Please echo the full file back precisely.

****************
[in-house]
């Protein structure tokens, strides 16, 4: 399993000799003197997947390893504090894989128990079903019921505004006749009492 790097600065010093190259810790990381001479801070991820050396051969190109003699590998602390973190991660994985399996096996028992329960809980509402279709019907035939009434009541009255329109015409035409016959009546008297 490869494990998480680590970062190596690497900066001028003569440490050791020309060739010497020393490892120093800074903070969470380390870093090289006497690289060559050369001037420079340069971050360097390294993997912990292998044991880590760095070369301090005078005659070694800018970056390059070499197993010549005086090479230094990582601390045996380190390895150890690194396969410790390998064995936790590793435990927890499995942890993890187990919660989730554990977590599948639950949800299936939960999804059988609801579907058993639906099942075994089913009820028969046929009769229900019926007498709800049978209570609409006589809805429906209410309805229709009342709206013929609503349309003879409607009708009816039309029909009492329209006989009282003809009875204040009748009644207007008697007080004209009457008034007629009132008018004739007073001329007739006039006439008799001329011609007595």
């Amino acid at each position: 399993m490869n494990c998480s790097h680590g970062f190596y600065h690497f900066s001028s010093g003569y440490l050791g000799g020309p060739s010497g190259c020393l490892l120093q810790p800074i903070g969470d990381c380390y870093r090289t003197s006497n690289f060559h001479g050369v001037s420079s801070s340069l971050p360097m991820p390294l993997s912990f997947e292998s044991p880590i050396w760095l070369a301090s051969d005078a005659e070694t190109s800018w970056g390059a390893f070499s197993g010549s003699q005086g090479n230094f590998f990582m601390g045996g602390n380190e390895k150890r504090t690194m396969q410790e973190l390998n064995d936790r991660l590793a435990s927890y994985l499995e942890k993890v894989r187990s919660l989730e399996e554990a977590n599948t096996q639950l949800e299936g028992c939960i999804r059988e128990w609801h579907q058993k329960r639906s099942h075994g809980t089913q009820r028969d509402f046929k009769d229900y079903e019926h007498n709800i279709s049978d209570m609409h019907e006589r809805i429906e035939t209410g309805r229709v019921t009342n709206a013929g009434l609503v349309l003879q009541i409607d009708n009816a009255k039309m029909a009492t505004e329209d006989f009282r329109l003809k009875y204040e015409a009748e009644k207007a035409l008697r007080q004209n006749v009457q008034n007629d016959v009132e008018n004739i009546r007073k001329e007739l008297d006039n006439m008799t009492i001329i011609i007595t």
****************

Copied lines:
[in-house]
């Protein structure tokens, strides 16, 4: 399993000799003197997947390893504090894989128990079903019921505004006749009492 790097600065010093190259810790990381001479801070991820050396051969190109003699590998602390973190991660994985399996096996028992329960809980509402279709019907035939009434009541009255329109015409035409016959009546008297 490869494990998480680590970062190596690497900066001028003569440490050791020309060739010497020393490892120093800074903070969470380390870093090289006497690289060559050369001037420079340069971050360097390294993997912990292998044991880590760095070369301090005078005659070694800018970056390059070499197993010549005086090479230094990582601390045996380190390895150890690194396969410790390998064995936790590793435990927890499995942890993890187990919660989730554990977590599948639950949800299936939960999804059988609801579907058993639906099942075994089913009820028969046929009769229900019926007498709800049978209570609409006589809805429906209410309805229709009342709206013929609503349309003879409607009708009816039309029909009492329209006989009282003809009875204040009748009644207007008697007080004209009457008034007629009132008018004739007073001329007739006039006439008799001329011609007595």
């Amino acid at each position: 399993m490869n494990c998480s790097h680590g970062f190596y600065h690497f900066s001028s010093g003569y440490l050791g000799g020309p060739s010497g190259c020393l490892l120093q810790p800074i903070g969470d990381c380390y870093r090289t003197s006497n690289f060559h001479g050369v001037s420079s801070s340069l971050p360097m991820p390294l993997s912990f997947e292998s044991p880590i050396w760095l070369a301090s051969d005078a005659e070694t190109s800018w970056g390059a390893f070499s197993g010549s003699q005086g090479n230094f590998f990582m601390g045996g602390n380190e390895k150890r504090t690194m396969q410790e973190l390998n064995d936790r991660l590793a435990s927890y994985l499995e942890k993890v894989r187990s919660l989730e399996e554990a977590n599948t096996q639950l949800e299936g028992c939960i999804r059988e128990w609801h579907q058993k329960r639906s099942h075994g809980t089913q009820r028969d509402f046929k009769d229900y079903e019926h007498n709800i279709s049978d209570m609409h019907e006589r809805i429906e035939t209410g309805r229709v019921t009342n709206a013929g009434l609503v349309l003879q009541i409607d009708n009816a009255k039309m029909a009492t505004e329209d006989f009282r329109l003809k009875y204040e015409a009748e009644k207007a035409l008697r007080q004209n006749v009457q008034n007629d016959v009132e008018n004739i009546r007073k001329e007739l008297d006039n006439m008799t009492i001329i011609i007595t």